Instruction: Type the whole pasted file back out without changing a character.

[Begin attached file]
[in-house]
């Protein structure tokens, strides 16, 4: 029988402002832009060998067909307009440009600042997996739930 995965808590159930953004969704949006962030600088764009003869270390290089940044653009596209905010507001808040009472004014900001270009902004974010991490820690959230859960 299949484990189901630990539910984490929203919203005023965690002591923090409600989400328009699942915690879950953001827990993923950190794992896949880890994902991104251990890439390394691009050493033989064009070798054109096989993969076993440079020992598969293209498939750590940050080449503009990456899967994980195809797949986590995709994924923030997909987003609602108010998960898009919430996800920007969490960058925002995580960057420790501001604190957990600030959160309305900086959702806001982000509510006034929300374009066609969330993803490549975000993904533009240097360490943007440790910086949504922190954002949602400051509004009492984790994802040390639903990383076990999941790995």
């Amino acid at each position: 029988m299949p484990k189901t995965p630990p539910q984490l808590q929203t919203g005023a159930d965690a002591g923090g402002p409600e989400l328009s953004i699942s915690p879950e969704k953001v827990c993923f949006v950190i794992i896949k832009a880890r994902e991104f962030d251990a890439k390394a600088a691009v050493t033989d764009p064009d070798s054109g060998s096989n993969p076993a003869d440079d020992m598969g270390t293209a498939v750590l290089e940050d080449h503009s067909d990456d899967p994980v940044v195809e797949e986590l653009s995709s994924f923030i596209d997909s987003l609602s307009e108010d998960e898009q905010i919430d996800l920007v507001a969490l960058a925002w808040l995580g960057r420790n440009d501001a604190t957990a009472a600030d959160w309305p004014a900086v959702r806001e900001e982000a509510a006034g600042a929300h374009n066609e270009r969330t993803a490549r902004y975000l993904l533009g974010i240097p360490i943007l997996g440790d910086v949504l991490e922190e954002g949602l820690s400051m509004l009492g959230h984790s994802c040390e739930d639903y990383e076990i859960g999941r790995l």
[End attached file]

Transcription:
[in-house]
């Protein structure tokens, strides 16, 4: 029988402002832009060998067909307009440009600042997996739930 995965808590159930953004969704949006962030600088764009003869270390290089940044653009596209905010507001808040009472004014900001270009902004974010991490820690959230859960 299949484990189901630990539910984490929203919203005023965690002591923090409600989400328009699942915690879950953001827990993923950190794992896949880890994902991104251990890439390394691009050493033989064009070798054109096989993969076993440079020992598969293209498939750590940050080449503009990456899967994980195809797949986590995709994924923030997909987003609602108010998960898009919430996800920007969490960058925002995580960057420790501001604190957990600030959160309305900086959702806001982000509510006034929300374009066609969330993803490549975000993904533009240097360490943007440790910086949504922190954002949602400051509004009492984790994802040390639903990383076990999941790995």
């Amino acid at each position: 029988m299949p484990k189901t995965p630990p539910q984490l808590q929203t919203g005023a159930d965690a002591g923090g402002p409600e989400l328009s953004i699942s915690p879950e969704k953001v827990c993923f949006v950190i794992i896949k832009a880890r994902e991104f962030d251990a890439k390394a600088a691009v050493t033989d764009p064009d070798s054109g060998s096989n993969p076993a003869d440079d020992m598969g270390t293209a498939v750590l290089e940050d080449h503009s067909d990456d899967p994980v940044v195809e797949e986590l653009s995709s994924f923030i596209d997909s987003l609602s307009e108010d998960e898009q905010i919430d996800l920007v507001a969490l960058a925002w808040l995580g960057r420790n440009d501001a604190t957990a009472a600030d959160w309305p004014a900086v959702r806001e900001e982000a509510a006034g600042a929300h374009n066609e270009r969330t993803a490549r902004y975000l993904l533009g974010i240097p360490i943007l997996g440790d910086v949504l991490e922190e954002g949602l820690s400051m509004l009492g959230h984790s994802c040390e739930d639903y990383e076990i859960g999941r790995l």